Chickens in video games: an interdisciplinary collaboration between archaeology and ethics

One strand of interdisciplinary activity taking place as part of the Cultural and Scientific Perceptions of Human-Chicken Interactions project is a collaborative research endeavour using archaeological and historical evidence of human-chicken relationships to reveal ethical tensions and disparities of perception with regard to the ways in which humans and chickens interact in one particular digital environment: video games.

Dr Tyr Fothergill at the University of Leicester (our researcher studying past chicken husbandry through signs of disease and injury) and Dr Catherine Flick, a senior lecturer in the Centre for Computing and Social Responsibility at De Montfort University, have conducted a qualitative analysis of the presence and portrayals of chickens in different video game environments. Chickens are frequently present in video games, and this research involved examining digital depictions of chickens and chicken-player interactions in 55 video games dating from the early 1980s to 2016, as well as public online forum postings made by players discussing experiences of interactions with video game chickens.

Drs Fothergill and Flick used an applied ethics approach to reveal gaps between the many different roles and relationships of chickens in the past, and the ways in which chickens and their relationships with humans are perceived and presented in video games. Beyond anticipated disparities such as welfare expectations (which have changed over time), the archaeological and historical aspects of this work illustrate the entangled, complex nature of human-chicken relationships, and how these interactions link in to current perceptions and social concerns evident in video games, including violence against non-human animals as entertainment, toxic hegemonic masculinity, and narrative portrayals of gender roles. In addition to highlighting the relevance of changing human perceptions to problematic digital relationships and how video game interactions can shape lived “meatspace” relationships, the conclusions of this research provide constructive suggestions for alternative ways of presenting digital human-chicken relationships.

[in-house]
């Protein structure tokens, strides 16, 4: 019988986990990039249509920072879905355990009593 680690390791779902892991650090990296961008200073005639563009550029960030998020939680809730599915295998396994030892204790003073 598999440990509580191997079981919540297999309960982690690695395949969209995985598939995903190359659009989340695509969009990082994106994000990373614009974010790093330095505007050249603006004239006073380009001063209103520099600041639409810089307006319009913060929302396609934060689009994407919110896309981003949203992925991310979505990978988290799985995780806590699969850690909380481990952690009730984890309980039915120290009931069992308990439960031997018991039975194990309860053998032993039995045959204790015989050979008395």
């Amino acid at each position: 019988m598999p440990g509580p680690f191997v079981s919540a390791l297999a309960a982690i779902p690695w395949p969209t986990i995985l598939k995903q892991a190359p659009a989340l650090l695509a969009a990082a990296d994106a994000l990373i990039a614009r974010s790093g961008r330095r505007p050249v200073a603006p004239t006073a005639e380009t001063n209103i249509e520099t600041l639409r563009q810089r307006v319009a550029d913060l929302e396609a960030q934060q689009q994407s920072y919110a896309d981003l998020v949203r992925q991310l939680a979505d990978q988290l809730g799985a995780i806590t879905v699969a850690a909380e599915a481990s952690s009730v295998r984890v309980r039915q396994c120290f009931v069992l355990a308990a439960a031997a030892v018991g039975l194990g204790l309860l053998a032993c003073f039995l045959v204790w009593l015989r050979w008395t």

Early results of this research were presented at ETHICOMP in Leicester in 2015, with a further paper, Clucks and Clicks (link automatically activates audio) delivered at The Interactive Past Conference organised by VALUE (Videogames and Archaeology at Leiden University) to an audience of “traditional” and digital archaeologists, heritage professionals, game developers, members of the public, and university students.

Drs Flick and Fothergill also gave a brief interview to Eleanor Flegg for RTÉ's Culture File on how archaeology and ethics inform on digital human-chicken relationships (link automatically activates audio). Their research was also featured on Idle Thumbs, a weekly podcast run by members of the video game industry, and there are plans in development for a streaming guest lecture for the IT and Ethics group at the University of Turku, Finland.

An article outlining the origins of this research was featured in SIGCAS Computers & Society and a forthcoming online Open Access volume on archaeology, history, heritage, and video games, “The Interactive Past”, will include a co-authored, historically-focussed chapter entitled “Chickens in video games: archaeology and ethics inform upon complex relationships”. The final output of this investigative strand has an emphasis on philosophy and ethics, and it will be submitted to the Journal of Information, Ethics, and Communication in Society in 2017

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